Electronic Frontier Foundation
Blue Spike’s massive litigation campaign is a perfect example of how vague and abstract software patents tax innovation.
Jones Day wanted to intimidate a guy with some dubious legal jargon. He got lawyers and fought back.
Most everyone knows what an elevator speech is: it’s a short, pithy, memorable description of a company’s services. Lawyers have always built their reputations on their expertise, such that the creation of an elevator pitch should be one of the easiest things for an attorney to do; however, many lawyers still stumble over the basic question: “What do you do?”
* Thanks to the Electronic Frontier Foundation, the Department of Justice will be declassifying some secret opinions from the FISA Court. We wonder who’ll be hosting the giant redaction party. [Associated Press]
* Morgan Lewis paid out a $1.15 million settlement over unfinished business claims to this defunct firm. Great work, Mr. Diamond, but Howrey going to get the rest to do the same? [Am Law Daily (sub. req.)]
* “[Shon] Hopwood proves that my sentencing instincts suck.” Now that this former bank robber has a clerkship with the D.C. Circuit, the judge who sentenced him is having second thoughts. [The Two-Way / NPR]
* Laptops are useful tools for students in law school classrooms, but they’re also great for checking Above the Law and buying shoes while professors are droning on and on. Apparently we needed a study to confirm this. [National Law Journal (sub. req.)]
* George Zimmerman’s wife filed for divorce, citing “disappointment” as one of her reasons for ending the marriage. Don’t worry, Shellie, half of the nation was disappointed with the verdict too. [Washington Post]
What’s going on in the the Stephanie Lenz / dancing baby / fair use case?
* If Twitter reset your password yesterday, don’t worry. Looks like someone at the company just had an itchy trigger-slash-reply-all finger. [Consumerist]
* A disbarred Dallas attorney ended up in jail for allegedly trashing his office and drawing penises all over the walls when he got evicted last month. Apparently he’s also been watching too much Workaholics recently. [Dallas News]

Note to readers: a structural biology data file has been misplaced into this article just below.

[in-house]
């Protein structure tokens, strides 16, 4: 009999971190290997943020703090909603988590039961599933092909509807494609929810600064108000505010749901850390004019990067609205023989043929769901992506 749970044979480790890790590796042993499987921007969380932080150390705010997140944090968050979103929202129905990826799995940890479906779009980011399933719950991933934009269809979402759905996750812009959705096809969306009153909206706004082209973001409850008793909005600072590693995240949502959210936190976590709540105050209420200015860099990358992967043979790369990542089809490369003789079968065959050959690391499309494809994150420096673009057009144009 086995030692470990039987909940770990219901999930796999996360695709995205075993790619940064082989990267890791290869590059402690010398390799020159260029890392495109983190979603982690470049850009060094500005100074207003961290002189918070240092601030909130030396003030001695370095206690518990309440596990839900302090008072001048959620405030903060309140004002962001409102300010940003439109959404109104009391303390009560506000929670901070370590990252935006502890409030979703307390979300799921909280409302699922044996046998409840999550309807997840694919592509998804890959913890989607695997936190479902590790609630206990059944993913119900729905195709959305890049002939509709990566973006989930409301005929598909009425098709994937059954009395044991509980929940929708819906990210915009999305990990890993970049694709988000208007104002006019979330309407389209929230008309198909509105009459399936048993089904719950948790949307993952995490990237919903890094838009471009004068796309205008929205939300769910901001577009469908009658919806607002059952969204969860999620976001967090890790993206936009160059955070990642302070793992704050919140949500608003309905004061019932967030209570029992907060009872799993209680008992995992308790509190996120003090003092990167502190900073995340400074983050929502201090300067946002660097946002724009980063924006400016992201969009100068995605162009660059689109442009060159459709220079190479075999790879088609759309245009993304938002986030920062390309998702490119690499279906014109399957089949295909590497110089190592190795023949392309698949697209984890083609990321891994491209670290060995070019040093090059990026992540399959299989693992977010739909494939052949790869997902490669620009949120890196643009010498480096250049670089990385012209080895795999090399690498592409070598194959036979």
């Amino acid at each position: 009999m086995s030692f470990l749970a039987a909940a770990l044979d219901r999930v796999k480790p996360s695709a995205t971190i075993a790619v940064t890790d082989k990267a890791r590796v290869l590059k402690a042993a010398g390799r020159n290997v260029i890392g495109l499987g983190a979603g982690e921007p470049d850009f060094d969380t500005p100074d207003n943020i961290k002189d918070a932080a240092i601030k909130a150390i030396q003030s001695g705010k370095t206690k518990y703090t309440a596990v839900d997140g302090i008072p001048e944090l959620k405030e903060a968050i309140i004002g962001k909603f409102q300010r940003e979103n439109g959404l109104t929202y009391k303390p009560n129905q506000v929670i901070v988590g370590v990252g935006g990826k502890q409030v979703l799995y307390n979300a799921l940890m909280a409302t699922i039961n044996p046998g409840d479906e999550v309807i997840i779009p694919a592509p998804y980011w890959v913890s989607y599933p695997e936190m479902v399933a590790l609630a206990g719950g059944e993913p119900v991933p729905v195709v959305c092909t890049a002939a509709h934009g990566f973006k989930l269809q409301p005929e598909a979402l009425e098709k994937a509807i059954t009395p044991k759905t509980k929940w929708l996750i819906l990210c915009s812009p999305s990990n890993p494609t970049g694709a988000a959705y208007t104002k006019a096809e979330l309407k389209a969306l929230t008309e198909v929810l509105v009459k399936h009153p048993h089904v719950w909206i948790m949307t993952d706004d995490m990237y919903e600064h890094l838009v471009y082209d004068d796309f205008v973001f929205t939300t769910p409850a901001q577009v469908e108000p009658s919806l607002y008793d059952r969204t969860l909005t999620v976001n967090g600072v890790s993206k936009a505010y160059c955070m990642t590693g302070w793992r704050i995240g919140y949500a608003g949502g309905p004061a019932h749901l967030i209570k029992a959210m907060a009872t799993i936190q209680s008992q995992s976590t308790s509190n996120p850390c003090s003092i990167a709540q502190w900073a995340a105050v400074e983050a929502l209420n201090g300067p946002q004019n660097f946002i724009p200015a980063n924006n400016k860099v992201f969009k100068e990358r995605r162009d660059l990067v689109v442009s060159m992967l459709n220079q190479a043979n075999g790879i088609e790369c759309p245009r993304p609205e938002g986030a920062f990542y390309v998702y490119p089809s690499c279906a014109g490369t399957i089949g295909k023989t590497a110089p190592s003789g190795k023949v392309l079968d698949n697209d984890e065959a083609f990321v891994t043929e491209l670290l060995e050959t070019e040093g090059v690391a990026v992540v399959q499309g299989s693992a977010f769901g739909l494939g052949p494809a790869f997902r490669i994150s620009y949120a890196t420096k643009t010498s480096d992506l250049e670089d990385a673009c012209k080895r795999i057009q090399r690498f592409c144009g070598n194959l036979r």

* The Electronic Frontier Foundation has filed a lawsuit on behalf of registered sex offenders, hoping to block a new California law that allegedly curtails their internet rights. It’s a dirty job, but someone’s gotta do it. [Wired / Threat Level]
* Social networks: the newest part of George Zimmerman’s defense team? [New York Times]
* A useful new tool to help law firms in recruiting and placing laterals. [Attorney Search Group]
* Jared Loughner, who shot Rep. Gabrielle Giffords last year, was sentenced to life in prison without parole today. Here’s what Rep. Giffords and her husband had to say to him. [Althouse]
Verizon knows a lot about how you use your cell phone, and privacy advocates are not impressed.
* Dewey still have some folks who owe us money? Yes we do. [WSJ Law Blog]
* Facebook will change its terms of service, specifically regarding the way it handles “sponsored stories” in order to settle a large lawsuit [Thomson Reuters News & Insight]
* A man opposing a Virginia attorney in a child custody hearing shot at the lawyer outside the courthouse. Luckily, he missed. [Gettysburg Times]
*The Fifth Circuit said yes, the law firm of Smith & Fuller is on the hook for $30,000 for accidentally releasing its client’s secret information. [ABA Journal]
* Recently released interviews with George Zimmerman tell his side of the death of Trayvon Martin. [New York Times]
*The Electronic Frontier Foundation is stepping in represent Matthew Inman, creator of The Oatmeal and the defendant in this mess. [Electronic Frontier Foundation]